We’ve had a lot of questions about how my freelance work is going now that I’ve quit my full-time job. There were a few factors that influenced my decision to quit working full-time. Obviously, Sally was the number one factor since I’d still be working if she wasn’t in the picture. But that in and of itself wasn’t the only deciding factor. Johnny and I were already doing some freelance work before I quit, which was helpful in my making my decision. I was making a steady stream of revenue from that freelance work, which made me confident that I could continue making side income once I lost my job. If for some reason that failed, we also made sure Johnny’s income would be sufficient even without any freelance work from me. And lastly, we had a six-month emergency fund in place just in case all hell broke loose and we found ourselves without any income at all.
So that’s what I did leading up to freelancing, and now let me spill the beans on how freelancing works for me. My tips might need some additions from you savvy full-time freelancers out there. But here goes:
Do something every day
Getting a freelancing job doesn’t happen until it does. Super helpful, I know. Let me explain. My friend and I started a freelance editing business back in the day, and we gave ourselves tasks to complete every day. We’d post ads on Craigslist in major cities, reach out to companies we wanted to work with, etc. We’d seek out companies that were obviously lacking a copy editor and offer up our services. We had a few bites here and there, but we just weren’t getting consistent work. And then one day, an old client reached out to my friend, and we suddenly had months and months of consistent work.
Now that Johnny is my freelancing partner, we make sure to do something almost every day to further our freelancing reach. We work at least five days a week, usually giving ourselves Friday and Saturday off. There have been a few Friday nights when one or both of us is feeling ambitious, and we work then, too. It’s sacrilege. Can you tell who doesn’t usually feel ambitious on Friday nights? (ME!)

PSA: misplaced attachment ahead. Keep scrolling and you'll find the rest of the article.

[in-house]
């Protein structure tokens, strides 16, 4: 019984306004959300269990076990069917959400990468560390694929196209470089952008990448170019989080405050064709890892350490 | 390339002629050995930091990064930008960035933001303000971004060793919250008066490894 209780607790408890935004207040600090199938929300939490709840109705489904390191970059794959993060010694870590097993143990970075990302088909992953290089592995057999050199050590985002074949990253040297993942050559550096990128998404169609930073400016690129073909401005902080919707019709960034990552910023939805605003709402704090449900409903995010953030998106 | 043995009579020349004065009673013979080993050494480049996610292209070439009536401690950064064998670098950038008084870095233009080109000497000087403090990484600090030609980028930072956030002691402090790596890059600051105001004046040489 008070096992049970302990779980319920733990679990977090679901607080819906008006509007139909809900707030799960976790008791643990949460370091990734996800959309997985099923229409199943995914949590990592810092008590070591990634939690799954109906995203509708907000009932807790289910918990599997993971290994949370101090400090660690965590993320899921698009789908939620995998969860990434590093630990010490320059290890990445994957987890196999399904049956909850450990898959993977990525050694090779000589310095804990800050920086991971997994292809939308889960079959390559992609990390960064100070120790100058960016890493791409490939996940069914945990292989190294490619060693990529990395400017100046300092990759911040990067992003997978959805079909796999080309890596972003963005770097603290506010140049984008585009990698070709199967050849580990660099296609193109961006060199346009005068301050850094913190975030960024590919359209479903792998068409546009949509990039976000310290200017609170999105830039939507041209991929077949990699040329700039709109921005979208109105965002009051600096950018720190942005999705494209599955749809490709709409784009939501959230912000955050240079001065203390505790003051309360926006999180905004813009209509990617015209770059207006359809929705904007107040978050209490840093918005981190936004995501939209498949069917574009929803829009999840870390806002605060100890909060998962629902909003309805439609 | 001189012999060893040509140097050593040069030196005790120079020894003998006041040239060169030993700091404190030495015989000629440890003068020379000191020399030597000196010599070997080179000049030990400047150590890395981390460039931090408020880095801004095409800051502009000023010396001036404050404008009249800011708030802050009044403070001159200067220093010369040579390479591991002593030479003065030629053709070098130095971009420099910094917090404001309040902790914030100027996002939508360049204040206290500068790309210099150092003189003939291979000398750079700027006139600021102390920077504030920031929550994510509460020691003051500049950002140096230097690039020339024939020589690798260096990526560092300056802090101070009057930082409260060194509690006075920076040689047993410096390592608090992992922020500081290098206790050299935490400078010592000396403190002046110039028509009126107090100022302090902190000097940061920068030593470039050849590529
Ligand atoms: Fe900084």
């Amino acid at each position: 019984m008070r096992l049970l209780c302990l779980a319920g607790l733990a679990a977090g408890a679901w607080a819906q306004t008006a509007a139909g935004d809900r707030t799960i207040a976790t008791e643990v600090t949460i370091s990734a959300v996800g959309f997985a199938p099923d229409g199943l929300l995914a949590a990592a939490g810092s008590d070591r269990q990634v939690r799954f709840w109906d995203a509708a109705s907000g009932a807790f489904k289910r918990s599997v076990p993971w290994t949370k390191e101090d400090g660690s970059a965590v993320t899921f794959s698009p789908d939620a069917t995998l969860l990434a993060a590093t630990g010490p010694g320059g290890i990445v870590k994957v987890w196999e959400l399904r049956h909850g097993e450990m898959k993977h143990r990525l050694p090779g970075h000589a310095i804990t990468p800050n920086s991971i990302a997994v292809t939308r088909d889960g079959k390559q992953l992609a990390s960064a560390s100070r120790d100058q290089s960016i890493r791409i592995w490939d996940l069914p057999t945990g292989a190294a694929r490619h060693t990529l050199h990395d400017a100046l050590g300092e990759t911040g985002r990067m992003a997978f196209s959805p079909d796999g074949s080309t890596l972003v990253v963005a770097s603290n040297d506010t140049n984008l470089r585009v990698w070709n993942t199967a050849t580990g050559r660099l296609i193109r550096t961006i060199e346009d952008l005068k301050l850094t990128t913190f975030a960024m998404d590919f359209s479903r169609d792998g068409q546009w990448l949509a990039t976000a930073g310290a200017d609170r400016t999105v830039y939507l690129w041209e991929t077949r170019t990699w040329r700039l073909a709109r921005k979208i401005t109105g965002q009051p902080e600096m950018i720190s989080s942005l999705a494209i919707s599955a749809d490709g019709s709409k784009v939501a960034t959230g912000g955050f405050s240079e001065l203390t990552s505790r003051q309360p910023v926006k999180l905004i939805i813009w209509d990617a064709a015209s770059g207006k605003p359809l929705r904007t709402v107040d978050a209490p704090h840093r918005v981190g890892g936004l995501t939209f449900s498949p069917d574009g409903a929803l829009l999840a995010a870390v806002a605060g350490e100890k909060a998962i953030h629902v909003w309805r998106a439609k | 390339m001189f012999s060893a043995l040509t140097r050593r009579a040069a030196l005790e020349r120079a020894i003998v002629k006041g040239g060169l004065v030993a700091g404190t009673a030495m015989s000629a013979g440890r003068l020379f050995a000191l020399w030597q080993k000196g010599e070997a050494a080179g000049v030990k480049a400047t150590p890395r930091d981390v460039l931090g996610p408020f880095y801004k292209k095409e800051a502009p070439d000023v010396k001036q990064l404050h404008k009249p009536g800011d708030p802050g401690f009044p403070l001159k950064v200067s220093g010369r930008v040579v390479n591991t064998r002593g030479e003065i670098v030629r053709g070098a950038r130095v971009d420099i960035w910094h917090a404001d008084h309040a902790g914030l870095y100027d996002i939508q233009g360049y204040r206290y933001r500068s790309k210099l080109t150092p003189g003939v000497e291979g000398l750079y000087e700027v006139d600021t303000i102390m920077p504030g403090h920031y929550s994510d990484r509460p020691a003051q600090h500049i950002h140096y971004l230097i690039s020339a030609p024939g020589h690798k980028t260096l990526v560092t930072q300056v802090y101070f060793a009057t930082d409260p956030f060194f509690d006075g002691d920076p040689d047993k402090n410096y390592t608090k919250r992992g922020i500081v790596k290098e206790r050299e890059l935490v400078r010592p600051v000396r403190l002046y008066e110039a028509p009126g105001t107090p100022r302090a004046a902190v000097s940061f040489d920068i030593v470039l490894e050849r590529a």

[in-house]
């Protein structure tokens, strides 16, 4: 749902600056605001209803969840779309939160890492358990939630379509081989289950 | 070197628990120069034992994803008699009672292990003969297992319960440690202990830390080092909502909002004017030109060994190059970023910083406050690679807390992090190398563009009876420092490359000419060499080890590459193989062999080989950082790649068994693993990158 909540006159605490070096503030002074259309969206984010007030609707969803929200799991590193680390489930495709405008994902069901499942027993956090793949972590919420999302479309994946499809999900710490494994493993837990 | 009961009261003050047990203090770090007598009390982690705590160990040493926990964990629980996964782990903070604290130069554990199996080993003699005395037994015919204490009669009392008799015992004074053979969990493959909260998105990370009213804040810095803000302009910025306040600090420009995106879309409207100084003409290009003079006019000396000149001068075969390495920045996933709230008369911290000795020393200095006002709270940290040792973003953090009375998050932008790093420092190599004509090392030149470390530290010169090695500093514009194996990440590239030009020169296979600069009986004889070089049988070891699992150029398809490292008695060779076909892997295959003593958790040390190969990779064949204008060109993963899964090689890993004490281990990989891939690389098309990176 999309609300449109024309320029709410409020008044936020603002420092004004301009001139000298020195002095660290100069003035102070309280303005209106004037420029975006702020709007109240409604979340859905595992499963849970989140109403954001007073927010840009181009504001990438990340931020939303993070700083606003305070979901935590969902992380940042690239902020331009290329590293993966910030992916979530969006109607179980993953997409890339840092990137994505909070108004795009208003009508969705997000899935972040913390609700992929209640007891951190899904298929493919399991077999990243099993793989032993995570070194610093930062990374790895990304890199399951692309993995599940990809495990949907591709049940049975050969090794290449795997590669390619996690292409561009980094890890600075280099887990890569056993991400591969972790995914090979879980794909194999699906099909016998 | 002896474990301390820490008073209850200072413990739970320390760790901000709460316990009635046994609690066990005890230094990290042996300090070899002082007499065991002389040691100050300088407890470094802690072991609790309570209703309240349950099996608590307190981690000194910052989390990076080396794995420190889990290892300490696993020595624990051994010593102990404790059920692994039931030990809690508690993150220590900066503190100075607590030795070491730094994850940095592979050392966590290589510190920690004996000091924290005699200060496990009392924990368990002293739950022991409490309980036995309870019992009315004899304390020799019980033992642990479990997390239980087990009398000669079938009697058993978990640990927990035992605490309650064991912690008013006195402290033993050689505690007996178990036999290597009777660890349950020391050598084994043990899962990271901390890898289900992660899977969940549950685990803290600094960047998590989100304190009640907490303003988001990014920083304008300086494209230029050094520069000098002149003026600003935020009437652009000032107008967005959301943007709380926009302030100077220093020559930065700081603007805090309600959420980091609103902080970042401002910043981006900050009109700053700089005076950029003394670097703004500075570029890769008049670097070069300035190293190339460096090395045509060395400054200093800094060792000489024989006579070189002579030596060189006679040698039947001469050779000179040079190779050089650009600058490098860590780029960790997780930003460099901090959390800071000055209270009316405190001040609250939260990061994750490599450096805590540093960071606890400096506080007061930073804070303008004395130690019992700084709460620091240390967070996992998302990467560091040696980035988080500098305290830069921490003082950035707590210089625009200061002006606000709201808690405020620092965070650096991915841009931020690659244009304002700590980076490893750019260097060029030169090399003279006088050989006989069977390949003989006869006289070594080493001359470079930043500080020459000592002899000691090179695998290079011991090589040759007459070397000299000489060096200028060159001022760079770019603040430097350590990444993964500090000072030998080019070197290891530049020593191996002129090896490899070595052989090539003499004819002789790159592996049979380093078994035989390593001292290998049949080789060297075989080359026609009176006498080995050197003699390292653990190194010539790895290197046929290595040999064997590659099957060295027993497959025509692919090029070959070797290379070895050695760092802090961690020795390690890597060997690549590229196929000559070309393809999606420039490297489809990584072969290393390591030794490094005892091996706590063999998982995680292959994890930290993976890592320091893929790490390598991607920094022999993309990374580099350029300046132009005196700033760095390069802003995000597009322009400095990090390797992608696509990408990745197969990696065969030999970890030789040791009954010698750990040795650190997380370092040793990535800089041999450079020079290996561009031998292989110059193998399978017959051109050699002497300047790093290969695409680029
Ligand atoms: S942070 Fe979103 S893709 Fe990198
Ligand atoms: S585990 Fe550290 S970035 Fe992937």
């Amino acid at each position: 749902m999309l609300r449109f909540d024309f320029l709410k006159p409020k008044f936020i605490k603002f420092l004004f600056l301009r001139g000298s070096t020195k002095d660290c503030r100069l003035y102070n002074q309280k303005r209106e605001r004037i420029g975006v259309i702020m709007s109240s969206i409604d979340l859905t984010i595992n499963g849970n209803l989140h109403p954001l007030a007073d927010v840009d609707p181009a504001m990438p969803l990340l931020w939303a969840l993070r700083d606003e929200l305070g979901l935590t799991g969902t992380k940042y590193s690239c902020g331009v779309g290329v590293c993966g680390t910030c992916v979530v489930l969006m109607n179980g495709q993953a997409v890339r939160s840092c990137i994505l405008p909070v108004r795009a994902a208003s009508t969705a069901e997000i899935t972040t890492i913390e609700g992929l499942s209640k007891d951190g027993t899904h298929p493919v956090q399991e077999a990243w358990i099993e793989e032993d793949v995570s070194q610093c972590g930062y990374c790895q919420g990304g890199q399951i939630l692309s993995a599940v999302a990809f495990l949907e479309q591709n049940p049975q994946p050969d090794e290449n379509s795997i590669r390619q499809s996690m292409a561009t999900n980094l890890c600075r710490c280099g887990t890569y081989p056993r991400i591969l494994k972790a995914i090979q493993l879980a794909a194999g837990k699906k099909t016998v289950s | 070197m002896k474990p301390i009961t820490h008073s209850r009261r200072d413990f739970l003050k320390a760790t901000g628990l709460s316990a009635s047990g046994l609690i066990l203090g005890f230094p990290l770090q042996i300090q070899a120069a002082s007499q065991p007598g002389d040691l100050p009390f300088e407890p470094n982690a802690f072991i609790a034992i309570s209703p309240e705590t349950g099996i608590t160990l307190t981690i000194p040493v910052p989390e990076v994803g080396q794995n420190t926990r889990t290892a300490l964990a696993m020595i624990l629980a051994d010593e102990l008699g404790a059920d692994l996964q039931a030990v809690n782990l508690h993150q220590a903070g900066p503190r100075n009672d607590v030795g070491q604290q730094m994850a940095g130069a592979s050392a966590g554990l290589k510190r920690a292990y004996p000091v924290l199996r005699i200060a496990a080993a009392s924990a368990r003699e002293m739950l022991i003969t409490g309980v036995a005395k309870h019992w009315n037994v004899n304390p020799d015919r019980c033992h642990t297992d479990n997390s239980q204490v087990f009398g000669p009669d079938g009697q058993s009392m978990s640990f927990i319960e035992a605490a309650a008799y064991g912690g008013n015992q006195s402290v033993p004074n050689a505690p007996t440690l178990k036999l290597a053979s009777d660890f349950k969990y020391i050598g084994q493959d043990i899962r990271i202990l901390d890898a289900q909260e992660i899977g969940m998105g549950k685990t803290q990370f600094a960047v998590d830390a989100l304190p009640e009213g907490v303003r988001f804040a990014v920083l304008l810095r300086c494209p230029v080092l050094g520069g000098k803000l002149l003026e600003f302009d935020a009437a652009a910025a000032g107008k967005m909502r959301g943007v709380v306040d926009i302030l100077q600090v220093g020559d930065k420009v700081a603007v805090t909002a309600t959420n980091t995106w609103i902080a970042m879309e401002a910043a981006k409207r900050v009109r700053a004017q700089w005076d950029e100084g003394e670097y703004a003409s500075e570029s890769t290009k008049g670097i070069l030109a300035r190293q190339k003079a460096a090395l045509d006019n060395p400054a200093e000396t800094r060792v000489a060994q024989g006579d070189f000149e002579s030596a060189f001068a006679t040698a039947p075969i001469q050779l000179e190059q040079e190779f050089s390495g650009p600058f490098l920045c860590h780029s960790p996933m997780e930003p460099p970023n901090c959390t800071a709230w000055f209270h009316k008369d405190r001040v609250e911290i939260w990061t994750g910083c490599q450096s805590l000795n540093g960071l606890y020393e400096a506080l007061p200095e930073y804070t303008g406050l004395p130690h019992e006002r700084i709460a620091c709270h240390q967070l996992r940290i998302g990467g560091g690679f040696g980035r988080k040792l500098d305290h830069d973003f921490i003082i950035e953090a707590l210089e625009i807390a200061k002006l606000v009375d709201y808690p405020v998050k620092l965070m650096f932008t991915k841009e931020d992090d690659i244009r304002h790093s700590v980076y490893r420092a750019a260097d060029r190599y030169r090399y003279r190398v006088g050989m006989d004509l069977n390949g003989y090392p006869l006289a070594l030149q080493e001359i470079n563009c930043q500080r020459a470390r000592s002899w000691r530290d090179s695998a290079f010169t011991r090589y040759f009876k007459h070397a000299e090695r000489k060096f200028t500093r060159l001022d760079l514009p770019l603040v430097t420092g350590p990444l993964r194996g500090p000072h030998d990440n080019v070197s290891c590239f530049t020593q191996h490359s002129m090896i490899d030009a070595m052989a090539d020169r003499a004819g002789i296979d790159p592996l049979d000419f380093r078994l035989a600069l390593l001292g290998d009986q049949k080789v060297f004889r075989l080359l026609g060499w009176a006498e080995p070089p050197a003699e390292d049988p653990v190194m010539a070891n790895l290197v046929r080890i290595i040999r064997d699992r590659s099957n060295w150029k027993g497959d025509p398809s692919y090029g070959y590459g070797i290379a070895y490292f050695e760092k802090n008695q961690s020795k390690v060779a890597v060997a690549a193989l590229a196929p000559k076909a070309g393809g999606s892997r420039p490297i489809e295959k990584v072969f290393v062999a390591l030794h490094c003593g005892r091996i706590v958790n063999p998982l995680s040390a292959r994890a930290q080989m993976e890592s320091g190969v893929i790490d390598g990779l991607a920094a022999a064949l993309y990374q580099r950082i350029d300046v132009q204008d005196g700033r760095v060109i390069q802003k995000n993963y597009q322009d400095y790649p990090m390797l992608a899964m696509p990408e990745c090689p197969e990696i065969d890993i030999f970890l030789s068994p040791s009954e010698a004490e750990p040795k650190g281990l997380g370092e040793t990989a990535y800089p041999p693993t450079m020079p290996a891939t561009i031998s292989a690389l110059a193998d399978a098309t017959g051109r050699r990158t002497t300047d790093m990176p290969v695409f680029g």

As I mentioned earlier this week, Johnny and I set a goal for how much side income we’d like to make in August. We usually set 1-month goals, 6-month goals, and 1-year goals. We make sure to set goals that are both attainable and challenging, and then we make a plan for how to get there. Since Sally’s been born, our side-income goals are much less ambitious, but we continue to make them because they’re key in keeping us motivated. It’s hard to see progress in the day-to-day, but when we look at the big picture, we’re able to feel more confident in our success.
There are three ways to pick up freelance work. The most common way is to respond to an ad on Craigslist or a freelancing site like oDesk. The second way is to put your name out there. Post your own ads, reach out to local businesses, and email sites that might be in need of your help. While this method can feel out of your comfort zone (at least it does for me), what have you got to lose? Johnny does most of the reaching out for us, and he’s landed a few gigs this way. And by gigs I mean he sends people Nigerian prince emails… he doesn’t really (actually, he does).We’ve also gotten no response from some companies, which is fine, too. No harm done. The third and most glorious way is for people to find you all by themselves via LinkedIn or your portfolio or website. Those are really good days.
Remember: All It Takes Is One
Each stage of life that I’ve done freelance work, I’ve had one company that offers consistent work. And I can usually only handle one company at a time since I’ve either been a full-time employee or a full-time mom each time I’ve freelanced. The point is that although there will be a lot of dead-end projects that don’t lead to any other work, all it takes is finding one consistent freelance source to make your freelancing legit. So keep that in mind, and don’t let the one-off projects get to you.
Those are my words of wisdom when it comes to getting started with freelancing. If this is a topic of interest to any of you, I’d love to go more in depth with some of these tips, since I’ve obviously kept this post pretty surface-level. In the meantime, what do all you freelancing pros out there have to add?